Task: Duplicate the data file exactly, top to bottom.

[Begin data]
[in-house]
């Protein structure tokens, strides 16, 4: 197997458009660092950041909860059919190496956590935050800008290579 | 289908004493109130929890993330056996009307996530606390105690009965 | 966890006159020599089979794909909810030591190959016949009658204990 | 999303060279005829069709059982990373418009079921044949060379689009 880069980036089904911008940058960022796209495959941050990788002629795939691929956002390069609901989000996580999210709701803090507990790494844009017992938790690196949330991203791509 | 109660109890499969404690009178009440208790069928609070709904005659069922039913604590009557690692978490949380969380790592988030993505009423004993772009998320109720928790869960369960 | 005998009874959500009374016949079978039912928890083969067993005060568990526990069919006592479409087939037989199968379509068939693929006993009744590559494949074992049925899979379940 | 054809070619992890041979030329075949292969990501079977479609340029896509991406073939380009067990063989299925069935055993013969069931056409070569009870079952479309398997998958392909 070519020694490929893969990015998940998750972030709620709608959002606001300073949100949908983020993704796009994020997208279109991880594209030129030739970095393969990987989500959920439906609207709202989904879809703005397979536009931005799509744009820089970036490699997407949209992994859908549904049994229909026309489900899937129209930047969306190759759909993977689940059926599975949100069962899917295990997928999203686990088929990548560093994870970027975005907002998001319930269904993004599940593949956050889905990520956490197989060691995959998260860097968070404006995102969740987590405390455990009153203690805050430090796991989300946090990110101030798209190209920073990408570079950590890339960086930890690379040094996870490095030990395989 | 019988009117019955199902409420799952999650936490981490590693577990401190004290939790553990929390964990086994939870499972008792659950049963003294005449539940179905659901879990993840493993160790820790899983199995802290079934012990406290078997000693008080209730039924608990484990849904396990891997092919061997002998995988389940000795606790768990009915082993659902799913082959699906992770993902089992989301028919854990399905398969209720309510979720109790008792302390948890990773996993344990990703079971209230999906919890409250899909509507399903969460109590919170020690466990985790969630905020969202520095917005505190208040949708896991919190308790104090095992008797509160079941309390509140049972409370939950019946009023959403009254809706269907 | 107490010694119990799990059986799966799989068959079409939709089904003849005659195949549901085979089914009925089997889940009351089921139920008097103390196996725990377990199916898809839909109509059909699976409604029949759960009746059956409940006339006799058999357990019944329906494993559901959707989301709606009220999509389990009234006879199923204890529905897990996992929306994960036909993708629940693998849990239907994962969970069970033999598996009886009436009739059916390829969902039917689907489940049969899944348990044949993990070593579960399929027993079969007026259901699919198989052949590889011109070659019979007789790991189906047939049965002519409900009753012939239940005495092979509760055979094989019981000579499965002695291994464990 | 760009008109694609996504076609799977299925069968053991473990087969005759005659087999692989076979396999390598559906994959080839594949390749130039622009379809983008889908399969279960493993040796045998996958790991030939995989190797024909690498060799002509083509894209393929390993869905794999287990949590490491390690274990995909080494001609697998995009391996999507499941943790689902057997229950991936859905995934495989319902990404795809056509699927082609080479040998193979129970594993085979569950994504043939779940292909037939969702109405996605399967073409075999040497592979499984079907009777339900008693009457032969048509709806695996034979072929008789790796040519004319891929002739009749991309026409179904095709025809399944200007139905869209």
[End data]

[in-house]
């Protein structure tokens, strides 16, 4: 197997458009660092950041909860059919190496956590935050800008290579 | 289908004493109130929890993330056996009307996530606390105690009965 | 966890006159020599089979794909909810030591190959016949009658204990 | 999303060279005829069709059982990373418009079921044949060379689009 880069980036089904911008940058960022796209495959941050990788002629795939691929956002390069609901989000996580999210709701803090507990790494844009017992938790690196949330991203791509 | 109660109890499969404690009178009440208790069928609070709904005659069922039913604590009557690692978490949380969380790592988030993505009423004993772009998320109720928790869960369960 | 005998009874959500009374016949079978039912928890083969067993005060568990526990069919006592479409087939037989199968379509068939693929006993009744590559494949074992049925899979379940 | 054809070619992890041979030329075949292969990501079977479609340029896509991406073939380009067990063989299925069935055993013969069931056409070569009870079952479309398997998958392909 070519020694490929893969990015998940998750972030709620709608959002606001300073949100949908983020993704796009994020997208279109991880594209030129030739970095393969990987989500959920439906609207709202989904879809703005397979536009931005799509744009820089970036490699997407949209992994859908549904049994229909026309489900899937129209930047969306190759759909993977689940059926599975949100069962899917295990997928999203686990088929990548560093994870970027975005907002998001319930269904993004599940593949956050889905990520956490197989060691995959998260860097968070404006995102969740987590405390455990009153203690805050430090796991989300946090990110101030798209190209920073990408570079950590890339960086930890690379040094996870490095030990395989 | 019988009117019955199902409420799952999650936490981490590693577990401190004290939790553990929390964990086994939870499972008792659950049963003294005449539940179905659901879990993840493993160790820790899983199995802290079934012990406290078997000693008080209730039924608990484990849904396990891997092919061997002998995988389940000795606790768990009915082993659902799913082959699906992770993902089992989301028919854990399905398969209720309510979720109790008792302390948890990773996993344990990703079971209230999906919890409250899909509507399903969460109590919170020690466990985790969630905020969202520095917005505190208040949708896991919190308790104090095992008797509160079941309390509140049972409370939950019946009023959403009254809706269907 | 107490010694119990799990059986799966799989068959079409939709089904003849005659195949549901085979089914009925089997889940009351089921139920008097103390196996725990377990199916898809839909109509059909699976409604029949759960009746059956409940006339006799058999357990019944329906494993559901959707989301709606009220999509389990009234006879199923204890529905897990996992929306994960036909993708629940693998849990239907994962969970069970033999598996009886009436009739059916390829969902039917689907489940049969899944348990044949993990070593579960399929027993079969007026259901699919198989052949590889011109070659019979007789790991189906047939049965002519409900009753012939239940005495092979509760055979094989019981000579499965002695291994464990 | 760009008109694609996504076609799977299925069968053991473990087969005759005659087999692989076979396999390598559906994959080839594949390749130039622009379809983008889908399969279960493993040796045998996958790991030939995989190797024909690498060799002509083509894209393929390993869905794999287990949590490491390690274990995909080494001609697998995009391996999507499941943790689902057997229950991936859905995934495989319902990404795809056509699927082609080479040998193979129970594993085979569950994504043939779940292909037939969702109405996605399967073409075999040497592979499984079907009777339900008693009457032969048509709806695996034979072929008789790796040519004319891929002739009749991309026409179904095709025809399944200007139905869209």